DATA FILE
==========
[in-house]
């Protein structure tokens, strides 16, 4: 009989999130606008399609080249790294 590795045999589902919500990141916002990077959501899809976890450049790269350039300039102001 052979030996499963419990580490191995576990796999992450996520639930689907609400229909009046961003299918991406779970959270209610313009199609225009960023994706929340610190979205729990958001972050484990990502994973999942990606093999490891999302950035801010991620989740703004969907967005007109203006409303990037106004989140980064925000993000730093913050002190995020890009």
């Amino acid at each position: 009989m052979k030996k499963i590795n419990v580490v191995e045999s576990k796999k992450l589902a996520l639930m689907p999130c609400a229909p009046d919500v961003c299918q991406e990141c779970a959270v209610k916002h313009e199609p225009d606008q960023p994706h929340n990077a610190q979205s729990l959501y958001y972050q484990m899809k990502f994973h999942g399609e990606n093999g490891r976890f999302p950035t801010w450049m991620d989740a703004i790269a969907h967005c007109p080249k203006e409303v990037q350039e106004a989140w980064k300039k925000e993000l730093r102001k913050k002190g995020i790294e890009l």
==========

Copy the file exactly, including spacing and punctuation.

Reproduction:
[in-house]
């Protein structure tokens, strides 16, 4: 009989999130606008399609080249790294 590795045999589902919500990141916002990077959501899809976890450049790269350039300039102001 052979030996499963419990580490191995576990796999992450996520639930689907609400229909009046961003299918991406779970959270209610313009199609225009960023994706929340610190979205729990958001972050484990990502994973999942990606093999490891999302950035801010991620989740703004969907967005007109203006409303990037106004989140980064925000993000730093913050002190995020890009």
């Amino acid at each position: 009989m052979k030996k499963i590795n419990v580490v191995e045999s576990k796999k992450l589902a996520l639930m689907p999130c609400a229909p009046d919500v961003c299918q991406e990141c779970a959270v209610k916002h313009e199609p225009d606008q960023p994706h929340n990077a610190q979205s729990l959501y958001y972050q484990m899809k990502f994973h999942g399609e990606n093999g490891r976890f999302p950035t801010w450049m991620d989740a703004i790269a969907h967005c007109p080249k203006e409303v990037q350039e106004a989140w980064k300039k925000e993000l730093r102001k913050k002190g995020i790294e890009l």